As pointed out in Chapter 1, financial economics is concerned with explaining the nature of financial decision making and with determining the economic effects of those decisions. As the discussions of Chapters 2 through 8 have already suggested, financial economics explains decision making both in terms of how agents should decide, referred to as prescriptive theory, and in terms of how agents actually decide in practice, referred to as descriptive theory. In effect, financial economics attempts to combine the prescriptive and the descriptive to provide useful insights both as to how things can be explained in theory, and as to how things actually work in practice.1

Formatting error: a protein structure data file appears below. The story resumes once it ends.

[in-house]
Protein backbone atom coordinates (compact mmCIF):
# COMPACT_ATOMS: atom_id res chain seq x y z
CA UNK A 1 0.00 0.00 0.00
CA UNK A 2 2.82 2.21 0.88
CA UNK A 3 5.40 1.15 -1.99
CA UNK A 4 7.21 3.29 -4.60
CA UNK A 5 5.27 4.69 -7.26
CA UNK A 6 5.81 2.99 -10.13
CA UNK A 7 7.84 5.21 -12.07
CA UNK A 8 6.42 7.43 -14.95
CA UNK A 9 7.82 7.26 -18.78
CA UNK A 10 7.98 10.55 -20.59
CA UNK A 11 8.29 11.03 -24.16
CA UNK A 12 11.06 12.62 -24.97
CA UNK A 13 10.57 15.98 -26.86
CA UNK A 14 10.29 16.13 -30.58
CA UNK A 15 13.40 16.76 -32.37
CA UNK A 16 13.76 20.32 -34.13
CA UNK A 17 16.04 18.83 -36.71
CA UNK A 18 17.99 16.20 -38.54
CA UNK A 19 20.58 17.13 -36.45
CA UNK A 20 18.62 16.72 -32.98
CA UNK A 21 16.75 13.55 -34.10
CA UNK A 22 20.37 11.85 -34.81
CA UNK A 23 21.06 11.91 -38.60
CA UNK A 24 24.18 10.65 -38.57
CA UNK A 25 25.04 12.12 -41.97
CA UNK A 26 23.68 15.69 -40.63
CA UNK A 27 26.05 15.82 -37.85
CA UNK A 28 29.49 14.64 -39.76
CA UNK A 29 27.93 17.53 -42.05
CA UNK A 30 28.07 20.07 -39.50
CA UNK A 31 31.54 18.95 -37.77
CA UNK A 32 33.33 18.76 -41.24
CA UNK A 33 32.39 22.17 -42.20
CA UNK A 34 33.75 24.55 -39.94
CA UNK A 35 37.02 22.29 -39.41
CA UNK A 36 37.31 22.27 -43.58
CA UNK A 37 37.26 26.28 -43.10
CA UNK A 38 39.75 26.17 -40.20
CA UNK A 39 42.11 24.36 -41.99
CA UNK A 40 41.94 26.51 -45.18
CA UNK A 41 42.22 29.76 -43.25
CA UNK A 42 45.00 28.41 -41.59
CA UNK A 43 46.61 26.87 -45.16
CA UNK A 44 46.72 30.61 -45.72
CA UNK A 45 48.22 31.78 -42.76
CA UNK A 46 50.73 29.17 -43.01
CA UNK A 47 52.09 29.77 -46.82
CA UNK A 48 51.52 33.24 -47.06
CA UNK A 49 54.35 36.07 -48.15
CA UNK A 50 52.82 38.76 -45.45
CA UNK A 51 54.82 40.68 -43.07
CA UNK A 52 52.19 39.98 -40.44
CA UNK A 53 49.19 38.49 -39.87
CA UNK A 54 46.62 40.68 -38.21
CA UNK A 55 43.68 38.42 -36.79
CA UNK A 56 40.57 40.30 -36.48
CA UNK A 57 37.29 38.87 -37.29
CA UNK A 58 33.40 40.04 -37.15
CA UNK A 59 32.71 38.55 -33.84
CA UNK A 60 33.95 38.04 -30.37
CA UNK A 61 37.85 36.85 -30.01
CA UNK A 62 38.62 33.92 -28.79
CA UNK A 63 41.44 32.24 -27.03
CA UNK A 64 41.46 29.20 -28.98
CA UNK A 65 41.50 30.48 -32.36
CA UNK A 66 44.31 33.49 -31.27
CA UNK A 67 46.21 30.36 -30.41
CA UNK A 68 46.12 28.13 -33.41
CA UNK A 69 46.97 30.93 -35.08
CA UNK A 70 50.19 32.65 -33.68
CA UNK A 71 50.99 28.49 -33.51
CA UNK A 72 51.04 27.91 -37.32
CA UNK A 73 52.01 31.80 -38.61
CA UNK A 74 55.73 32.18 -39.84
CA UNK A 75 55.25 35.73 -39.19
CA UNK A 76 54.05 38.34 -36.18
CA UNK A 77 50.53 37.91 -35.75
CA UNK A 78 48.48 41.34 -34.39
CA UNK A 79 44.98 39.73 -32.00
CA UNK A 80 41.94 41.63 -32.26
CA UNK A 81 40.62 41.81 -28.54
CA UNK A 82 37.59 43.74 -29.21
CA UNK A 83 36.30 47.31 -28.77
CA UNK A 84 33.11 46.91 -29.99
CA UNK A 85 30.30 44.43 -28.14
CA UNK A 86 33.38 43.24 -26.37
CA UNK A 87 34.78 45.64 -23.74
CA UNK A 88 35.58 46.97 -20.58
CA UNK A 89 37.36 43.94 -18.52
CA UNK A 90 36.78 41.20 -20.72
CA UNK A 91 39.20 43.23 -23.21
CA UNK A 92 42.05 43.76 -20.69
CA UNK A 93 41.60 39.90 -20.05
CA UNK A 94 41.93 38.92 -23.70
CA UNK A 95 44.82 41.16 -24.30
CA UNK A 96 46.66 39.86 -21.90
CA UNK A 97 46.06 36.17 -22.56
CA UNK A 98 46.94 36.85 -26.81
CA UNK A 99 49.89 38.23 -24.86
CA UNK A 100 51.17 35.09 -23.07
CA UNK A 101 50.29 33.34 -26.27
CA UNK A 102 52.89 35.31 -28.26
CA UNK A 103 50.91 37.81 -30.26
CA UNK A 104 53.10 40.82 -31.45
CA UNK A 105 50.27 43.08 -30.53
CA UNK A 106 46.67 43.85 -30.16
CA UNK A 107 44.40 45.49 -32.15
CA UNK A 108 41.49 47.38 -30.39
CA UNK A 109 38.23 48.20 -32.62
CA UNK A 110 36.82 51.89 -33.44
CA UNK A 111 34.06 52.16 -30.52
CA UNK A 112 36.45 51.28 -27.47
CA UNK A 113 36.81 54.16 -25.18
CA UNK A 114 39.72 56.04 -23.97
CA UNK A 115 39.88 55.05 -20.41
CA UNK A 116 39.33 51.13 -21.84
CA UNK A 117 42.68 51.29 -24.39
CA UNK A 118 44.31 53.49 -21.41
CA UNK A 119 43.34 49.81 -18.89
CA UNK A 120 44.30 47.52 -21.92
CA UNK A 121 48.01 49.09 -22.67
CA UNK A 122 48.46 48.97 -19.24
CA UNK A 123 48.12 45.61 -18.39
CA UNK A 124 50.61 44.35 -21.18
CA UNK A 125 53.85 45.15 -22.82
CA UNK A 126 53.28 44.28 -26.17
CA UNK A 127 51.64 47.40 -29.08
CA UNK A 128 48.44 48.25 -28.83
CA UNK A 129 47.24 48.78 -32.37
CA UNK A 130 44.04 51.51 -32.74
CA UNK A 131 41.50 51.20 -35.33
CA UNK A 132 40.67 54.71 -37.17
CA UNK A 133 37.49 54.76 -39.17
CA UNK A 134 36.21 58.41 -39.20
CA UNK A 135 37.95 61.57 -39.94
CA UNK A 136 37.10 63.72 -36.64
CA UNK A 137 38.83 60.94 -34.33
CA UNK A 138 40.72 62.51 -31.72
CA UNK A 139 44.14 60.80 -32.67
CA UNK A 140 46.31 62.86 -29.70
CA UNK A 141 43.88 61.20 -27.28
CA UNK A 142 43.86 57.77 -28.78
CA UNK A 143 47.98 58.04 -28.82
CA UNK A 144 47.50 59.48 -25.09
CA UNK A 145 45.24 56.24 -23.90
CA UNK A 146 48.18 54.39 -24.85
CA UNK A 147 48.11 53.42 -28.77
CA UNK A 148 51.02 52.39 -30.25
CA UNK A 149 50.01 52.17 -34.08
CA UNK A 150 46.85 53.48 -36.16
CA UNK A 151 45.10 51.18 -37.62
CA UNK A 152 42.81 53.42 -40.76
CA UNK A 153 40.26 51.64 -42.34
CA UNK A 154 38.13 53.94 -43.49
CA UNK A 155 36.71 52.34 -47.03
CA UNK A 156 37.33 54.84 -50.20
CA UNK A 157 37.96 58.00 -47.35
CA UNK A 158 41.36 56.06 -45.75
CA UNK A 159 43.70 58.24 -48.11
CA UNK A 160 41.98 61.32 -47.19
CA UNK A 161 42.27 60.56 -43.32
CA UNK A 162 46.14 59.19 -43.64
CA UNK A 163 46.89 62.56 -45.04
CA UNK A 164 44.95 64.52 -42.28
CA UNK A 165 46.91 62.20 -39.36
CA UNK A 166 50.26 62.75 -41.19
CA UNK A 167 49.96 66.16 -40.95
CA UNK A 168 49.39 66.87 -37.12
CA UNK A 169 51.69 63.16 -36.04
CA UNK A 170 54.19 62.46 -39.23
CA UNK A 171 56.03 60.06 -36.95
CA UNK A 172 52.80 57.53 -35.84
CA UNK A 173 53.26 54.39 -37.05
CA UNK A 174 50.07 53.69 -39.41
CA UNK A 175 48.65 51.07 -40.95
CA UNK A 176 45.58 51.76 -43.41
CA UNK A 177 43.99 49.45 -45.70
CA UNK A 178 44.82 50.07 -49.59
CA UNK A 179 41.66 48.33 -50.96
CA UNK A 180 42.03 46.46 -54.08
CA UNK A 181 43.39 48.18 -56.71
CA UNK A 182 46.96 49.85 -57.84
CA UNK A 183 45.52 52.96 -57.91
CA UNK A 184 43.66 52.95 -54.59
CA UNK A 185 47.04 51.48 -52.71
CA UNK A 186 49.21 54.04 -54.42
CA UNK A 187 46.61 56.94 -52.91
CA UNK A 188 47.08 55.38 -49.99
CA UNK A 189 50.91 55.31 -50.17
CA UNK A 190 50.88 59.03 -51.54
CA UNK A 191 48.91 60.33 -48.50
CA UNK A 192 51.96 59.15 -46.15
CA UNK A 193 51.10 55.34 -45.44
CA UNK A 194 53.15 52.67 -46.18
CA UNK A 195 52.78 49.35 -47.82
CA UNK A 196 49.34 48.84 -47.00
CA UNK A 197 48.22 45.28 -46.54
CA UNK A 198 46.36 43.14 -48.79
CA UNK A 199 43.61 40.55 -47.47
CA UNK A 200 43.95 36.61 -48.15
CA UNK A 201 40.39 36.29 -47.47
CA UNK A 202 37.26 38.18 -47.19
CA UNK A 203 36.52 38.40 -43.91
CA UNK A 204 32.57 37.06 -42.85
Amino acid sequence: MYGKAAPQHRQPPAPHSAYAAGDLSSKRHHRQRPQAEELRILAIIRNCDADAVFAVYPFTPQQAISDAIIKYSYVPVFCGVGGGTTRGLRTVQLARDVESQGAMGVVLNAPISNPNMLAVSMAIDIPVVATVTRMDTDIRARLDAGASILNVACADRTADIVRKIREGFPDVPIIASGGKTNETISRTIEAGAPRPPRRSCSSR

Since financial economics is an empirically oriented discipline, the prescriptive and descriptive approaches are often used in combination. However, both approaches employ their own framework, and it is probably most helpful to understand each individually before attempting to consider their combination. Prescriptive financial economics has largely been developed using a framework known as the neoclassical paradigm in which rational agents interact in competitive markets under conditions of homogeneously distributed information and in the absence of transactions costs. (The neoclassical paradigm has been introduced in Chapter 8; further details are provided later in Section 9.2.1.)

The assumptions of the neoclassical paradigm have led to the development of an impressive, ...

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